School!

This summer went incredibly fast over here at casa de Klipsch. I’m sure you all feel that way as well.

I know it’s not what I’m “supposed” to say as a mama, but the truth is I really do hate when school starts. In some ways, of course, I’m excited for it. I love how excited they get, I love the routine and schedule school provides and I love coffee in the morning with Zach. But I miss lingering breakfasts with the kids, listening to their adventures on their hikes, movie nights and afternoon swims. They are all at such fun ages (10, 9, 8, 7, 6) I just truly enjoy hanging out with them.

That said, yesterday was their first day of school!

(1st, 2nd, 3rd, 4th and 5th grade)

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This year was the first year in 4 years that I didn’t have a Kindergartner trotting his/her little body with oversized backpack up the school steps for the first time. It’s also the last year of Trysten’s elementary school days, next year he starts middle school. I tell you this to explain my lack of posts/ status updates and general weepiness yesterday specifically.

Time, stop moving so quickly you fickle, fickle little thing.

Happy learning!

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That’s What She Said

A few bloggers I follow always have a “That’s what she said” series and I LOVE them. It’s always a great place to find new articles that often resonate with me. More often than not I want to share them but they are kind of random so they never have a real place to fit in on my blog.

Thus, I’m creating my own “That’s what she said” series.

“How I lost Faith in the ‘Pro-Life’ Movement.” As someone who once considered herself pro-life this spoke to me in so many ways. In order to truly be pro life it means WAY more than anti-abortion.

Obamacare stands to cut abortion rates by 75%. And yet, the pro-life movement has been leveraged in opposition to Obamacare, and most especially in opposition to the birth control mandate. They don’t believe women should be guaranteed access to free contraception even though this access is the number one proven best way to decrease the number of abortions. That access would, to use the rhetoric of the pro-life movement, prevent the murders of 900,000 unborn babies every year.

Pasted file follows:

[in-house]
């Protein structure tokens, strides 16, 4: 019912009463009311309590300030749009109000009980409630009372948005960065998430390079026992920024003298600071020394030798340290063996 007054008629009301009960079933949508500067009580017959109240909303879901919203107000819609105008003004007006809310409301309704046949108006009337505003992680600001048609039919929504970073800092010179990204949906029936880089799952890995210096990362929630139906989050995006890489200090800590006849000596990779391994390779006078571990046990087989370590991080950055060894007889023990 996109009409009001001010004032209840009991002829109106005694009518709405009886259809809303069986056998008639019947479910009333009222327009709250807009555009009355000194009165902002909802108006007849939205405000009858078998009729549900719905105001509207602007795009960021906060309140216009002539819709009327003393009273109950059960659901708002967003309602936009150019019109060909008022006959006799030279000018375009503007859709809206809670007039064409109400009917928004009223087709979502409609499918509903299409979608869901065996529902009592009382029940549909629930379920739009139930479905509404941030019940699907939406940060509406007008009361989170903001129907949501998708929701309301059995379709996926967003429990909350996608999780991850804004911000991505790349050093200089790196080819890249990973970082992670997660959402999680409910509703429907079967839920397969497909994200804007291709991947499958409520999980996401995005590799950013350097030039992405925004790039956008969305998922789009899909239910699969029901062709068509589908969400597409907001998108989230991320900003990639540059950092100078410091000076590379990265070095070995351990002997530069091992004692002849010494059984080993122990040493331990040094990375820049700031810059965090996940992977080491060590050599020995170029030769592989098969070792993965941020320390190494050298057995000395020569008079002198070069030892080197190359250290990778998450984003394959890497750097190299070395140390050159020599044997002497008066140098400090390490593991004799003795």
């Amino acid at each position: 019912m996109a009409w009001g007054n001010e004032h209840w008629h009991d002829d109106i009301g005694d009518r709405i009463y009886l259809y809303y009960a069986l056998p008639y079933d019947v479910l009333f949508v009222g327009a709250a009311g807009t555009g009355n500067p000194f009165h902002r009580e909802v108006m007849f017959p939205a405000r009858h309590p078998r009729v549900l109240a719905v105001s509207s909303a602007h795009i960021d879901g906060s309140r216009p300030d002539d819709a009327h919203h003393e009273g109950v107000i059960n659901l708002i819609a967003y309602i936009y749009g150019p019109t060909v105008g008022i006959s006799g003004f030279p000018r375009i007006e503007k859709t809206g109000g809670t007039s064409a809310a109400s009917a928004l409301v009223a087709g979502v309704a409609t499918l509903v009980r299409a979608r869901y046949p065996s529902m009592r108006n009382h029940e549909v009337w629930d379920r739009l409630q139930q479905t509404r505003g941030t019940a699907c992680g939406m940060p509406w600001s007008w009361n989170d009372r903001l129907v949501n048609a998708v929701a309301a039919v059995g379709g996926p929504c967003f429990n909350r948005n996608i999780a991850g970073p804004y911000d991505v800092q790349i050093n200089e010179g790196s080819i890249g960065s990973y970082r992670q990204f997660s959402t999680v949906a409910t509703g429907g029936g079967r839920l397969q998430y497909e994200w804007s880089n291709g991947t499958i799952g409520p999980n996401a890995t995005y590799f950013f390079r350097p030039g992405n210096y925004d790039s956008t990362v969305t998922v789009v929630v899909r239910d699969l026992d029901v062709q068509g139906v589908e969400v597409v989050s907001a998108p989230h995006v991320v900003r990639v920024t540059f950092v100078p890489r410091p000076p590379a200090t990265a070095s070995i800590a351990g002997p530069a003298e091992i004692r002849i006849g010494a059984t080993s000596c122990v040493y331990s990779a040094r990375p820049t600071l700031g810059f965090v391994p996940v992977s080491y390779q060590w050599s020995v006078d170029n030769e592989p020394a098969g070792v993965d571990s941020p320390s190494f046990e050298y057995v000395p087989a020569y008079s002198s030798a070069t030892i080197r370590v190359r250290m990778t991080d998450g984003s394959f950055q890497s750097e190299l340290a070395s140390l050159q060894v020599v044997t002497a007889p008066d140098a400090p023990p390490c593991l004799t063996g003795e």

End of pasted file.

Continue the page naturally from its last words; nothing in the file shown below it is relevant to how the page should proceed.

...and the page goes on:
Heather’s guest post on Momastery. I loved what she had to say, especially the excerpt below. Can’t wait to read her book.

The greatest shock of my life was to discover that the exposure of the very secret that I thought would kill me brought me the greatest relief. It turns out that when you give up on looking good, no one can make you feel bad.

Adoption. Ethics in adoption. It’s all Big Business. The more I know the less I wish I knew (not really, but-yikes). I have been following the discussion for as long as I can remember. Oh how I wish my eyes had been opened before I started. If you are starting out on adoption, or if you have friends/family who are you owe it to them and their possible future children to send them to some of the below links. The conversation has to be had. We can no longer bury our collective heads in the sand.

Jen Hatmaker is quickly becoming one of my favorite bloggers. After this, she shot to the top of my girl crush list (right after Tina Fey and Amy Poehler, obviously).

What would happen if we reallocated a percentage of the millions we spend on adoption toward community development? What if we prioritized first families and supported initiatives that train, empower, and equip them to parent? This would absolutely be Orphan Prevention, not to mention grief prevention, loss prevention, abandonment prevention, trauma prevention, broken family prevention. What if we asked important questions about supply and demand here, and broadened our definition of orphan care to include prevention and First Family empowerment?